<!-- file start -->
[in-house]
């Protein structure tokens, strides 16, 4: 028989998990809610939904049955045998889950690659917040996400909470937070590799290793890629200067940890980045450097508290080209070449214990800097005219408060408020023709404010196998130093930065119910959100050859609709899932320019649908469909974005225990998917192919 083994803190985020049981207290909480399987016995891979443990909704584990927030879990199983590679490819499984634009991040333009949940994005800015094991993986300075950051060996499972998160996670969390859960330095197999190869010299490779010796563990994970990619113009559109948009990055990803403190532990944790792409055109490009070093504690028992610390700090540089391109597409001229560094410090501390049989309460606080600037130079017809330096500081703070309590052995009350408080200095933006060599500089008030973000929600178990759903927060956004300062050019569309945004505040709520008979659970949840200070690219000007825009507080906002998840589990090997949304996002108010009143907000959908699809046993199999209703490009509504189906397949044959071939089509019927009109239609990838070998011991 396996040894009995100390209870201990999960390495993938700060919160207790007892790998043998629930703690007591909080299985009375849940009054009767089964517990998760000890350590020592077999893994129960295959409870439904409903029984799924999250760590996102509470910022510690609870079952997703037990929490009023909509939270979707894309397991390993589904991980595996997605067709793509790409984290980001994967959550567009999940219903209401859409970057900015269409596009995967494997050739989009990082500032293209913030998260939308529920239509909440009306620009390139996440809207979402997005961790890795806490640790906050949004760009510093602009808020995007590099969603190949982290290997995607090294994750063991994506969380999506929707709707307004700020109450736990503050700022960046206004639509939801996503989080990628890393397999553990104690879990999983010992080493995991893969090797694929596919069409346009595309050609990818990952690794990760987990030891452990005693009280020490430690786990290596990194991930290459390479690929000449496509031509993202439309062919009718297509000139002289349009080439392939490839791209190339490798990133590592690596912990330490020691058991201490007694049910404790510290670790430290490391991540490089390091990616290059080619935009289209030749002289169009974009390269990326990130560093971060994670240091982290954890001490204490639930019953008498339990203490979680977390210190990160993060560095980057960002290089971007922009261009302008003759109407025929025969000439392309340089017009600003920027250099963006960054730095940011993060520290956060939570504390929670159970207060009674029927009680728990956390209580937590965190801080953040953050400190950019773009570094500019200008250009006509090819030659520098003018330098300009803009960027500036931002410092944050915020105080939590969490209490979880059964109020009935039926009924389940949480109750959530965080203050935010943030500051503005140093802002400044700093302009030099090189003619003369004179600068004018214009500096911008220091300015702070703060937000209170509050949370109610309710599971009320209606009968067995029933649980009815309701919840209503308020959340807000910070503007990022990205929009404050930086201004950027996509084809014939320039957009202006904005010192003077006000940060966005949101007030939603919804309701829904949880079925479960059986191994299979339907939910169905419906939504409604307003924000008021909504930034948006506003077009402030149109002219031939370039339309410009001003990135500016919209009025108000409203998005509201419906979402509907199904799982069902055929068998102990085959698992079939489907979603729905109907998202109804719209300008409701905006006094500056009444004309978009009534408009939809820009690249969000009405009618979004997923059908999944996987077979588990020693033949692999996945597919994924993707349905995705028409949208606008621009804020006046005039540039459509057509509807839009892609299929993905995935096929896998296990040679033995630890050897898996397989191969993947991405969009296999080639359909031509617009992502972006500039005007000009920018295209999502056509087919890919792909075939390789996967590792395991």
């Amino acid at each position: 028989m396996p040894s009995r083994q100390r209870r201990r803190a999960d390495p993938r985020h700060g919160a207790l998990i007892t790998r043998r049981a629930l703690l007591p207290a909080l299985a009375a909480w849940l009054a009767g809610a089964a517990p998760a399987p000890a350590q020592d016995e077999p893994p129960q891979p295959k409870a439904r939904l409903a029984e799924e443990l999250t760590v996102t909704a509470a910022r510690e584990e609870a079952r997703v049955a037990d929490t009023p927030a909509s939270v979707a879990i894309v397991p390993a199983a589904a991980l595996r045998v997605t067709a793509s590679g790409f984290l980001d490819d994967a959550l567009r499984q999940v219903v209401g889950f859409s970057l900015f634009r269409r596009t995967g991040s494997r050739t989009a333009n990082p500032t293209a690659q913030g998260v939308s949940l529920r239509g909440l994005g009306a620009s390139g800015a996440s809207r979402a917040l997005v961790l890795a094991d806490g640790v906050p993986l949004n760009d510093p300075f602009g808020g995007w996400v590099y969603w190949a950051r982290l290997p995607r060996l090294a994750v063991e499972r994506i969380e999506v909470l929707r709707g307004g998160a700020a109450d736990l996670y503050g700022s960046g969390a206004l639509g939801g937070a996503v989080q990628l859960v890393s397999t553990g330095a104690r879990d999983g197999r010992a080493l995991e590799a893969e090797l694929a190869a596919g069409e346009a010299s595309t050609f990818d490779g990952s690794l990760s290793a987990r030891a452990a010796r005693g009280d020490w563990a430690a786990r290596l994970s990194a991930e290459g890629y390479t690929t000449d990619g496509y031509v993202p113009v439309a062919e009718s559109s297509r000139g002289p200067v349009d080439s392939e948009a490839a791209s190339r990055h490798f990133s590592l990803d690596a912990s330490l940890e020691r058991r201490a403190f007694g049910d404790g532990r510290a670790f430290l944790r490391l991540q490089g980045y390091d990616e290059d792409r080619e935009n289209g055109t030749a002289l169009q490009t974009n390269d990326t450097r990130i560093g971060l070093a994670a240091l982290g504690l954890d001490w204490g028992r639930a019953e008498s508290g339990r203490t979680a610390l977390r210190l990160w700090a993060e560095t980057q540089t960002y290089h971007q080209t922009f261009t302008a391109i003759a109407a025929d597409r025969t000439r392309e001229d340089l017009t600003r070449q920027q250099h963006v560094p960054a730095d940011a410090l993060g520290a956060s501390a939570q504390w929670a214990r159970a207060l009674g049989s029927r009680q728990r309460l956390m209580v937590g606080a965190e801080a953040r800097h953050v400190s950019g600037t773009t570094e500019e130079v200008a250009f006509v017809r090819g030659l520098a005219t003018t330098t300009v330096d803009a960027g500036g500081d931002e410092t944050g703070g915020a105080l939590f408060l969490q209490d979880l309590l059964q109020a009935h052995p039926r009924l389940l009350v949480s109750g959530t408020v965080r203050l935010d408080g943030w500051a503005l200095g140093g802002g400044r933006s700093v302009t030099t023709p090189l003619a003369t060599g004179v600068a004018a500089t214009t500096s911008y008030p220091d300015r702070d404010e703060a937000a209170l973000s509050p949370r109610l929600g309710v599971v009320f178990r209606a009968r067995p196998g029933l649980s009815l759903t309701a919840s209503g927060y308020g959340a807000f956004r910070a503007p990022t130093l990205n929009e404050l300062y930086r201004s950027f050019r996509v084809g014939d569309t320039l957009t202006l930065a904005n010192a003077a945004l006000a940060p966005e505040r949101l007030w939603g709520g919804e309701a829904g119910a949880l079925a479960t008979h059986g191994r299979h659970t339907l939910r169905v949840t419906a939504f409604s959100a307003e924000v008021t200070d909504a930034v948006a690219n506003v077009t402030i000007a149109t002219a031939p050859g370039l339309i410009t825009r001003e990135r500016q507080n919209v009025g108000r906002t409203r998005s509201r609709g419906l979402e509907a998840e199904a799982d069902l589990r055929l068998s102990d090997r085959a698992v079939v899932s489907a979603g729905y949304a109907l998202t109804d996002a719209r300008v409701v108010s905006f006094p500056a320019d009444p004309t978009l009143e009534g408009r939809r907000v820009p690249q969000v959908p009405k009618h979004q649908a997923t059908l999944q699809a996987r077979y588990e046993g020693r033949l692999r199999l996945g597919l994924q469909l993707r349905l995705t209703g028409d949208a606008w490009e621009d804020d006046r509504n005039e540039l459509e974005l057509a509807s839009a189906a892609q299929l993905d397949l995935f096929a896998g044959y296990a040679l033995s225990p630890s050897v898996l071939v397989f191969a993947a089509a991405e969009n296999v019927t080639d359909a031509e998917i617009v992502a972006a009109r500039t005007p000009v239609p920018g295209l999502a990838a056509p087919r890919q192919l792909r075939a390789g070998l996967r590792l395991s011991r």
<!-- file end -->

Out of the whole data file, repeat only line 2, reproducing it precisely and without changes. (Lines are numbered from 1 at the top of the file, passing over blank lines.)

């Protein structure tokens, strides 16, 4: 028989998990809610939904049955045998889950690659917040996400909470937070590799290793890629200067940890980045450097508290080209070449214990800097005219408060408020023709404010196998130093930065119910959100050859609709899932320019649908469909974005225990998917192919 083994803190985020049981207290909480399987016995891979443990909704584990927030879990199983590679490819499984634009991040333009949940994005800015094991993986300075950051060996499972998160996670969390859960330095197999190869010299490779010796563990994970990619113009559109948009990055990803403190532990944790792409055109490009070093504690028992610390700090540089391109597409001229560094410090501390049989309460606080600037130079017809330096500081703070309590052995009350408080200095933006060599500089008030973000929600178990759903927060956004300062050019569309945004505040709520008979659970949840200070690219000007825009507080906002998840589990090997949304996002108010009143907000959908699809046993199999209703490009509504189906397949044959071939089509019927009109239609990838070998011991 396996040894009995100390209870201990999960390495993938700060919160207790007892790998043998629930703690007591909080299985009375849940009054009767089964517990998760000890350590020592077999893994129960295959409870439904409903029984799924999250760590996102509470910022510690609870079952997703037990929490009023909509939270979707894309397991390993589904991980595996997605067709793509790409984290980001994967959550567009999940219903209401859409970057900015269409596009995967494997050739989009990082500032293209913030998260939308529920239509909440009306620009390139996440809207979402997005961790890795806490640790906050949004760009510093602009808020995007590099969603190949982290290997995607090294994750063991994506969380999506929707709707307004700020109450736990503050700022960046206004639509939801996503989080990628890393397999553990104690879990999983010992080493995991893969090797694929596919069409346009595309050609990818990952690794990760987990030891452990005693009280020490430690786990290596990194991930290459390479690929000449496509031509993202439309062919009718297509000139002289349009080439392939490839791209190339490798990133590592690596912990330490020691058991201490007694049910404790510290670790430290490391991540490089390091990616290059080619935009289209030749002289169009974009390269990326990130560093971060994670240091982290954890001490204490639930019953008498339990203490979680977390210190990160993060560095980057960002290089971007922009261009302008003759109407025929025969000439392309340089017009600003920027250099963006960054730095940011993060520290956060939570504390929670159970207060009674029927009680728990956390209580937590965190801080953040953050400190950019773009570094500019200008250009006509090819030659520098003018330098300009803009960027500036931002410092944050915020105080939590969490209490979880059964109020009935039926009924389940949480109750959530965080203050935010943030500051503005140093802002400044700093302009030099090189003619003369004179600068004018214009500096911008220091300015702070703060937000209170509050949370109610309710599971009320209606009968067995029933649980009815309701919840209503308020959340807000910070503007990022990205929009404050930086201004950027996509084809014939320039957009202006904005010192003077006000940060966005949101007030939603919804309701829904949880079925479960059986191994299979339907939910169905419906939504409604307003924000008021909504930034948006506003077009402030149109002219031939370039339309410009001003990135500016919209009025108000409203998005509201419906979402509907199904799982069902055929068998102990085959698992079939489907979603729905109907998202109804719209300008409701905006006094500056009444004309978009009534408009939809820009690249969000009405009618979004997923059908999944996987077979588990020693033949692999996945597919994924993707349905995705028409949208606008621009804020006046005039540039459509057509509807839009892609299929993905995935096929896998296990040679033995630890050897898996397989191969993947991405969009296999080639359909031509617009992502972006500039005007000009920018295209999502056509087919890919792909075939390789996967590792395991």